What’s supposed to happen?

flowerThink of it like this. Every thought you have has an effect on how you feel. Those effects are often subtle, so one thought may have very little perceptible effect. Thoughts are like drips of water falling on stone. Over time they carve deep channels. (Some thoughts of course can have a very big emotional effect, but they’re relatively rare). But the barely perceptible effects of all these thoughts are cumulative — over time our thoughts strongly affect the way our emotions arise.

Most of the time we’re not even particularly conscious of what we’re thinking, never mind what effect it has on our emotions and attitudes. This is why also doing the other main meditation practice we teach on this site — the Mindfulness of Breathing — is so important. We need mindfulness in order to see how our mind works — how thoughts and emotions arise.

In the Metta Bhavana meditation practice we’re becoming more conscious of how our thoughts affect our emotions. We’re consciously encouraging words, phrase, images, memories, which will have the effect of reinforcing positive emotions and undermining negative emotions.

This has the short term effect of altering your mood (you can lighten up for a while) and the long-term effect of altering your personality so that you become a more emotionally positive person — less prone to anger and despondency, and more prone to love, empathy, confidence and contentment.

Meditation has even been shown to “rewire” the brain. Through practicing meditation you build new pathways in the brain and actually develop more brain tissue in the parts of the brain connected with a sense of wellbeing.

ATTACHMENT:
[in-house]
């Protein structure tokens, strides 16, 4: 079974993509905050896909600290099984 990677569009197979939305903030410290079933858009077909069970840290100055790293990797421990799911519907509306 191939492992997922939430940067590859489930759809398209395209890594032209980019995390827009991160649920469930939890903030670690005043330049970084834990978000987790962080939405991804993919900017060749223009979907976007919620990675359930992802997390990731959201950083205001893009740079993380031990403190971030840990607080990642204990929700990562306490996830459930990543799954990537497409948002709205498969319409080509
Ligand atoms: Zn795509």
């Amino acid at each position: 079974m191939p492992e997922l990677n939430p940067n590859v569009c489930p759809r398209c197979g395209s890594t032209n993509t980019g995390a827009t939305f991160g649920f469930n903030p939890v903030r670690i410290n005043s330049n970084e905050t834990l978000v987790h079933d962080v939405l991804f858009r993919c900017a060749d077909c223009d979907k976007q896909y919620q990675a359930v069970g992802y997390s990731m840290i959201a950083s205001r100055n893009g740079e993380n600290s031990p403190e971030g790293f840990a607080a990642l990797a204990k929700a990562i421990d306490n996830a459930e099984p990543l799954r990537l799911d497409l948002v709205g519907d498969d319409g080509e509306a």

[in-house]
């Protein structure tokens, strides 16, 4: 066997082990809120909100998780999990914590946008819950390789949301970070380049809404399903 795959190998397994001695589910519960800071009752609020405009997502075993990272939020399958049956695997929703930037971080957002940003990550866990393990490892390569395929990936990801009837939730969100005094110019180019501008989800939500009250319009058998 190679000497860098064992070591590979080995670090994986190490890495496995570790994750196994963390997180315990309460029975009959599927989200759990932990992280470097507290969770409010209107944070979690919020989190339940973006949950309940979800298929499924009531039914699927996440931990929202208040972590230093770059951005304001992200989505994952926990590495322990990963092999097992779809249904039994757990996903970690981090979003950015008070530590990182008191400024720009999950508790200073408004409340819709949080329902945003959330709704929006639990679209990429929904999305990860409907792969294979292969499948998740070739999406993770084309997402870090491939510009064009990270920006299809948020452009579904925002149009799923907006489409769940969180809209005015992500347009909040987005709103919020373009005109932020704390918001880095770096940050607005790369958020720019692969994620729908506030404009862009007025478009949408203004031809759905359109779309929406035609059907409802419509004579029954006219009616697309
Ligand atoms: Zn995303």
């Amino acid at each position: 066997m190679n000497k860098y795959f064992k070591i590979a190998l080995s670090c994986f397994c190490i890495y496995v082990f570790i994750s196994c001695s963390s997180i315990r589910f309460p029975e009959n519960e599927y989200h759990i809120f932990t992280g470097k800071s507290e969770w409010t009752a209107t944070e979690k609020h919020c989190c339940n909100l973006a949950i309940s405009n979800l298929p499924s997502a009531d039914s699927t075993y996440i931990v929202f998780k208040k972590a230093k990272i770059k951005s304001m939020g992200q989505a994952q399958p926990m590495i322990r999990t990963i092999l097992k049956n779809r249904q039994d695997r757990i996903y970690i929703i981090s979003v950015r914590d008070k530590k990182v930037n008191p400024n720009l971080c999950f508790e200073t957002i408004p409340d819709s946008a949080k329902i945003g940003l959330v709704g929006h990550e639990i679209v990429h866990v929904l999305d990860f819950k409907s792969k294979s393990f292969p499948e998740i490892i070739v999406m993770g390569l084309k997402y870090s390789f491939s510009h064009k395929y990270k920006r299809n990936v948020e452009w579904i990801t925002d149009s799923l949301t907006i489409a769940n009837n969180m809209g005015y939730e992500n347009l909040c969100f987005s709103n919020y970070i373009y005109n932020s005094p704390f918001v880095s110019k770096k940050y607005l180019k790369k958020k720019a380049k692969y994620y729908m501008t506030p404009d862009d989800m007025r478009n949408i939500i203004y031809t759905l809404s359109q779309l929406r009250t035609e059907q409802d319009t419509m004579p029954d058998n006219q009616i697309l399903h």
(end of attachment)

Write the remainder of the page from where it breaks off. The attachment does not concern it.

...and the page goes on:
This all takes time, of course. Those drips have to wear away at the stone of your established habits. But it works. That dripping water is inexorable. Water is stronger than stone. All you have to do is to keep the water dripping by practicing daily.

4 Comments. Leave new

Hi, I don’t suppose you have a reference for the brain rewiring (or certain pathways becoming stronger) to the areas that generate a sense of wellbeing? It would really help give credibility to me using this meditation in a health care setting. Thanks


You could start with this Wired article, or this Washington Post one, or this one which was originally in the WSJ. You can find plenty more by Googling “meditation and neuroplasticity”.


This website is fantastic. It’s actually quite difficult to find a good guide to metta on the western Internet but this is really comprehensive.

I’m going to link you off my website if that’s alright – http://www.therealmind.com




This is much needed in my sojourn here.


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